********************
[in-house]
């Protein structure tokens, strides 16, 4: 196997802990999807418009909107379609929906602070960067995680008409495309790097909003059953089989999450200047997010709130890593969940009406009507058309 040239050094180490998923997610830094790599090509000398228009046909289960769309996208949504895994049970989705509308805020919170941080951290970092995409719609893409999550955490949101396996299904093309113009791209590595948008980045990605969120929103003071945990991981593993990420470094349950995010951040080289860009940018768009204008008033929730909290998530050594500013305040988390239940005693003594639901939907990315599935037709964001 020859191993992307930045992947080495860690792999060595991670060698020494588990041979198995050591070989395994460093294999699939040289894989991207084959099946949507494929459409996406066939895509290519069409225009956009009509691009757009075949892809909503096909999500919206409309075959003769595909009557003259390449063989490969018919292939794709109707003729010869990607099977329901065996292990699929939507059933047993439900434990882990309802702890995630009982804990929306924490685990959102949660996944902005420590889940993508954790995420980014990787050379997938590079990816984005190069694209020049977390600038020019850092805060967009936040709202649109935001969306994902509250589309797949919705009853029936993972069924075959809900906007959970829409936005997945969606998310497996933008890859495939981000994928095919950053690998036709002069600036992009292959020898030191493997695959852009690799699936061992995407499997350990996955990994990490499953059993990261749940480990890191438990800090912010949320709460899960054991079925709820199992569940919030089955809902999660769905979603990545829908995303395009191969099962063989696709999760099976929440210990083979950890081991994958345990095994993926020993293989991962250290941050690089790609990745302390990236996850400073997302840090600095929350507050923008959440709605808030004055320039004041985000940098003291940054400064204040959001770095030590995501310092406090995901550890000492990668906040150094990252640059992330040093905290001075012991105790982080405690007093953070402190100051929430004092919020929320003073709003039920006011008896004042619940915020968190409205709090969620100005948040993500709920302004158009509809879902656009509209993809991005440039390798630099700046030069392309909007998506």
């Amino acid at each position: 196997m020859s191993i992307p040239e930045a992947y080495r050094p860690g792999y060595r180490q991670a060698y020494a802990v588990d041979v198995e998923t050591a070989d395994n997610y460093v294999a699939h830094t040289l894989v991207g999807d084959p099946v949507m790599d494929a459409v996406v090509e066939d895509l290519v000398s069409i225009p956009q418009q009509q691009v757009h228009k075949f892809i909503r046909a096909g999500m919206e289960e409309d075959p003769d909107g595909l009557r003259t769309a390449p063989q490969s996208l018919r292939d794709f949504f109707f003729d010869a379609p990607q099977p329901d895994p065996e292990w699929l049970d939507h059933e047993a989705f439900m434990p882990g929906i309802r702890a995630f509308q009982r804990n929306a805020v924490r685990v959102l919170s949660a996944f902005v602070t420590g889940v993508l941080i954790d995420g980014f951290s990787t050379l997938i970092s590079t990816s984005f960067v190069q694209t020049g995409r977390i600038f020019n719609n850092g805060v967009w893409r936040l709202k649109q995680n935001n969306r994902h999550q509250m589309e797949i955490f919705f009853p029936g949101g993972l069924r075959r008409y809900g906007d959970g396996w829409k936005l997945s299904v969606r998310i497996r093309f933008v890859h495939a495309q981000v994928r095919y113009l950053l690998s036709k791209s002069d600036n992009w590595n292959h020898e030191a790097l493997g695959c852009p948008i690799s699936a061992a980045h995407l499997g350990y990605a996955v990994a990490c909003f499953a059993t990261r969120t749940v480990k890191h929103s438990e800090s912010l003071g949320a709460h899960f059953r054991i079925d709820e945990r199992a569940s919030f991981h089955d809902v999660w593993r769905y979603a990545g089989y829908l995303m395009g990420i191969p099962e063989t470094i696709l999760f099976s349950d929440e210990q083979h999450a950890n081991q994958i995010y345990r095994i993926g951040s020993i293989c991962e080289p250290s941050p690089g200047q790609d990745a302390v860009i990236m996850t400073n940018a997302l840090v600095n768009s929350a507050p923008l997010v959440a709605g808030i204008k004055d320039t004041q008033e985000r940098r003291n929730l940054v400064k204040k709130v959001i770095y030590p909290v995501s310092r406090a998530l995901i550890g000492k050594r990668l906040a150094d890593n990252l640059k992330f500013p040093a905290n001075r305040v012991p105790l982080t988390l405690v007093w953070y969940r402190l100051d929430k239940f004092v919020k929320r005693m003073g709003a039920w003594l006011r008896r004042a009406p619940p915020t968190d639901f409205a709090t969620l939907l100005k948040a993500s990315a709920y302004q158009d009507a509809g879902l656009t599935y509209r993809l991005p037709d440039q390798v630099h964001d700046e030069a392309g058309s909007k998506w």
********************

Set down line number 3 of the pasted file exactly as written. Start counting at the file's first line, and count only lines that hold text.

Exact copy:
């Amino acid at each position: 196997m020859s191993i992307p040239e930045a992947y080495r050094p860690g792999y060595r180490q991670a060698y020494a802990v588990d041979v198995e998923t050591a070989d395994n997610y460093v294999a699939h830094t040289l894989v991207g999807d084959p099946v949507m790599d494929a459409v996406v090509e066939d895509l290519v000398s069409i225009p956009q418009q009509q691009v757009h228009k075949f892809i909503r046909a096909g999500m919206e289960e409309d075959p003769d909107g595909l009557r003259t769309a390449p063989q490969s996208l018919r292939d794709f949504f109707f003729d010869a379609p990607q099977p329901d895994p065996e292990w699929l049970d939507h059933e047993a989705f439900m434990p882990g929906i309802r702890a995630f509308q009982r804990n929306a805020v924490r685990v959102l919170s949660a996944f902005v602070t420590g889940v993508l941080i954790d995420g980014f951290s990787t050379l997938i970092s590079t990816s984005f960067v190069q694209t020049g995409r977390i600038f020019n719609n850092g805060v967009w893409r936040l709202k649109q995680n935001n969306r994902h999550q509250m589309e797949i955490f919705f009853p029936g949101g993972l069924r075959r008409y809900g906007d959970g396996w829409k936005l997945s299904v969606r998310i497996r093309f933008v890859h495939a495309q981000v994928r095919y113009l950053l690998s036709k791209s002069d600036n992009w590595n292959h020898e030191a790097l493997g695959c852009p948008i690799s699936a061992a980045h995407l499997g350990y990605a996955v990994a990490c909003f499953a059993t990261r969120t749940v480990k890191h929103s438990e800090s912010l003071g949320a709460h899960f059953r054991i079925d709820e945990r199992a569940s919030f991981h089955d809902v999660w593993r769905y979603a990545g089989y829908l995303m395009g990420i191969p099962e063989t470094i696709l999760f099976s349950d929440e210990q083979h999450a950890n081991q994958i995010y345990r095994i993926g951040s020993i293989c991962e080289p250290s941050p690089g200047q790609d990745a302390v860009i990236m996850t400073n940018a997302l840090v600095n768009s929350a507050p923008l997010v959440a709605g808030i204008k004055d320039t004041q008033e985000r940098r003291n929730l940054v400064k204040k709130v959001i770095y030590p909290v995501s310092r406090a998530l995901i550890g000492k050594r990668l906040a150094d890593n990252l640059k992330f500013p040093a905290n001075r305040v012991p105790l982080t988390l405690v007093w953070y969940r402190l100051d929430k239940f004092v919020k929320r005693m003073g709003a039920w003594l006011r008896r004042a009406p619940p915020t968190d639901f409205a709090t969620l939907l100005k948040a993500s990315a709920y302004q158009d009507a509809g879902l656009t599935y509209r993809l991005p037709d440039q390798v630099h964001d700046e030069a392309g058309s909007k998506w």